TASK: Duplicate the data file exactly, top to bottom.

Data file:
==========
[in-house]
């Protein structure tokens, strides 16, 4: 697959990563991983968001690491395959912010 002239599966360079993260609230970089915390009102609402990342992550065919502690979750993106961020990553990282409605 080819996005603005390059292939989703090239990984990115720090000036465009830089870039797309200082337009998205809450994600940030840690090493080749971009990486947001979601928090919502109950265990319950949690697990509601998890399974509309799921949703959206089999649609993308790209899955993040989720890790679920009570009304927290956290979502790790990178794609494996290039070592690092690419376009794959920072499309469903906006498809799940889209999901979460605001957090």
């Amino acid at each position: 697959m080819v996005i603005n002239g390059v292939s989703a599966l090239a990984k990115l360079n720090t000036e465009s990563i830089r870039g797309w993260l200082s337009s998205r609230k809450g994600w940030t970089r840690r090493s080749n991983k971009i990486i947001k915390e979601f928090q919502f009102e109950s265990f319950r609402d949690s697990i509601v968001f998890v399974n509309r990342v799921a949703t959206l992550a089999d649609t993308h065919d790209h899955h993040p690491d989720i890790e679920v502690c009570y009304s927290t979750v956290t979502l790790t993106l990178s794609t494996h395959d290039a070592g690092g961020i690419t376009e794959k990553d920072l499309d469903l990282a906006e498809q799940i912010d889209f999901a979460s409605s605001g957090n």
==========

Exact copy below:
[in-house]
């Protein structure tokens, strides 16, 4: 697959990563991983968001690491395959912010 002239599966360079993260609230970089915390009102609402990342992550065919502690979750993106961020990553990282409605 080819996005603005390059292939989703090239990984990115720090000036465009830089870039797309200082337009998205809450994600940030840690090493080749971009990486947001979601928090919502109950265990319950949690697990509601998890399974509309799921949703959206089999649609993308790209899955993040989720890790679920009570009304927290956290979502790790990178794609494996290039070592690092690419376009794959920072499309469903906006498809799940889209999901979460605001957090």
């Amino acid at each position: 697959m080819v996005i603005n002239g390059v292939s989703a599966l090239a990984k990115l360079n720090t000036e465009s990563i830089r870039g797309w993260l200082s337009s998205r609230k809450g994600w940030t970089r840690r090493s080749n991983k971009i990486i947001k915390e979601f928090q919502f009102e109950s265990f319950r609402d949690s697990i509601v968001f998890v399974n509309r990342v799921a949703t959206l992550a089999d649609t993308h065919d790209h899955h993040p690491d989720i890790e679920v502690c009570y009304s927290t979750v956290t979502l790790t993106l990178s794609t494996h395959d290039a070592g690092g961020i690419t376009e794959k990553d920072l499309d469903l990282a906006e498809q799940i912010d889209f999901a979460s409605s605001g957090n």